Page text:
Even though I had only 75 hours, I fully intended to use my private pilot's license. Liz and my parents (Jack and Georgia) agreed to pile into a Cessna 172. We planned a trip from Dayton, Ohio to Little Rock, Arkansas, Tulsa, Oklahoma, and Dallas, Texas and back. Some more experienced pilots questioned the wisdom of embarking on such a long trip in the dead of winter with the ink still wet on my license. It was the first of many successfully completed learning experiences.
December 19: Time to spare, go by air! Low ceilings prevented our departure. Sometimes the wisdom of flying is deciding not to fly.
December 20: The big draft. We left Louisville, Bowman Field and were airborne half an hour. Mom was shivering in the back seat. Usually it is a little colder in the back seat than the front seat, especially if the sun is shining in the front seat like it was that day. Then I noticed that my door was cracked open, creating a 20 degree gale in the back seat. I wish I could say that was the last time I took off with a door ajar, but it was not. Fortunately it is easy to close a Cessna 172 door while in flight.
December 23: Am I in a cloud? After visiting my sister in Little Rock, we departed for Tulsa. The weather was not very good. It was supposed to be 1500 feet overcast, five miles visibility, and a chance of rain showers. My plan was to fly over the interstate, through the Arkansas River valley, avoiding the Ozark Mountains, and then on into Tulsa. We flew 15 miles and ran into a rain shower and clouds that were no more than about 600 feet off the ground. I made an immediate 180o turn and started back to North Little Rock airport. When I arrived at the airport there was a cloud less than fifty feet off the ground at the north end of the runway. My only alternative was to land with a 20-mph tailwind. I had never landed with a tailwind. I set up the approach, and predictably the airplane was still 200-300 feet off the ground halfway down the short 3500-foot runway.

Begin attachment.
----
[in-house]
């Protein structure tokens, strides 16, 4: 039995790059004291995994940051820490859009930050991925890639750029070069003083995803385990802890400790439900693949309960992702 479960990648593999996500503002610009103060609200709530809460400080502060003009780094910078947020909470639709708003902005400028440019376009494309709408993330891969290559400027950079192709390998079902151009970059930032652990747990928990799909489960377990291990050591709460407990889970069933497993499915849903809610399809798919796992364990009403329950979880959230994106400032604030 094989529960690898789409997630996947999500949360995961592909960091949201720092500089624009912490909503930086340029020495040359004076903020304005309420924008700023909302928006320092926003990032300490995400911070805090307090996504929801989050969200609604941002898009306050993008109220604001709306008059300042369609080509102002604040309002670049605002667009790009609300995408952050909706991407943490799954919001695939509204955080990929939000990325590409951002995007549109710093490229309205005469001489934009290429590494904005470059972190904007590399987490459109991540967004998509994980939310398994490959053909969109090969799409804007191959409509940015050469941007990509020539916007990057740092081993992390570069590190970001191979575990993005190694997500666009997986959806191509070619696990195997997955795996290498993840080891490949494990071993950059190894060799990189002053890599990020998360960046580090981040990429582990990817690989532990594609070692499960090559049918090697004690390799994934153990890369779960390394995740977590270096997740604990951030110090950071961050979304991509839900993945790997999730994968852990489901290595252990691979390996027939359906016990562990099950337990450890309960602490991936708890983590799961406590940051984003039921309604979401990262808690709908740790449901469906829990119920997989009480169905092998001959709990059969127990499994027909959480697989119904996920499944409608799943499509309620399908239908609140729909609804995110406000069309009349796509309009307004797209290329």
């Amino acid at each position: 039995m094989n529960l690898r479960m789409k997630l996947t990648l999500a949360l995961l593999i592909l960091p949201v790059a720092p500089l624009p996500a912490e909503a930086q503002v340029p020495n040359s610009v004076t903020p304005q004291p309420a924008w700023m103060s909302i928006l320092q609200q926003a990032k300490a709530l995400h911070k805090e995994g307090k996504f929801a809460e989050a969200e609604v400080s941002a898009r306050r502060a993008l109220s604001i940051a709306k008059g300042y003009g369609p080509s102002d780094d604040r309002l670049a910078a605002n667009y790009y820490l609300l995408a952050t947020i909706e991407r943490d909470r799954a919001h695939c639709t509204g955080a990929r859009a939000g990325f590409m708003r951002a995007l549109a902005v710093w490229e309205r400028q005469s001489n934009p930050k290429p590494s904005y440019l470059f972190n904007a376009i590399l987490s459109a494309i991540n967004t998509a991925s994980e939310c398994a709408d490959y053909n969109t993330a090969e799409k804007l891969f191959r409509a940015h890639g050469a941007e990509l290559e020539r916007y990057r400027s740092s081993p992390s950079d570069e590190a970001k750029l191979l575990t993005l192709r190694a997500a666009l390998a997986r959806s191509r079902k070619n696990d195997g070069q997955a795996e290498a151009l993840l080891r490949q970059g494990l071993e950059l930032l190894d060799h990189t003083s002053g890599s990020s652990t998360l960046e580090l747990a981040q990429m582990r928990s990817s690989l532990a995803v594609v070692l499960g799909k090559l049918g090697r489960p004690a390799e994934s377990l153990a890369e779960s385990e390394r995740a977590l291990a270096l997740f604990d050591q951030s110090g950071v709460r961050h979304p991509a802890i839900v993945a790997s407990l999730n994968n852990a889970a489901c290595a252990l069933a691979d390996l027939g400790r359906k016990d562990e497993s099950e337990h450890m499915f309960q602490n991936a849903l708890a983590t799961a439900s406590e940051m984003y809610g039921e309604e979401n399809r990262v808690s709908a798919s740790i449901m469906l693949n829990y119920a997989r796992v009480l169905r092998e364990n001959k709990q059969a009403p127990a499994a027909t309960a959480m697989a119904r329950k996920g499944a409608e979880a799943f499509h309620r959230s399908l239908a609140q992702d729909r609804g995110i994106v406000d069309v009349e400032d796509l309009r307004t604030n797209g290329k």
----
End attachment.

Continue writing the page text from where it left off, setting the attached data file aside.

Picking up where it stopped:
My only choice was to go around and attempt another approach. In a few seconds the airplane would be enveloped by the cloud off the end of the runway. I did not have an instrument rating at the time, but I did know enough about the instruments that I could make a 180o turn. The climbing left turn was uneventful. I came out of the clouds parallel to the runway. On the next approach I adjusted for the strong tailwind and landed without incident.
A flight instructor on the field saw the whole thing happen and offered some advice. His main concern was that I did not contact anybody on the radio. By not making my presence known, I created a collision risk for any aircraft on the instrument approach. He did admit that it is more important to fly the airplane than talk on the radio.
December 25-28: Grounded again. We spent an extra three days in Dallas, waiting for a strong weather system to pass. Sometimes when you make a decision not to fly, you wonder if you would have made it if you had tried. Unfortunately this time we knew, another light airplane attempted a flight from Dallas to Little Rock and came out of the clouds in pieces. He may have been torn apart in a thunderstorm or brought down by icing. More about icing later.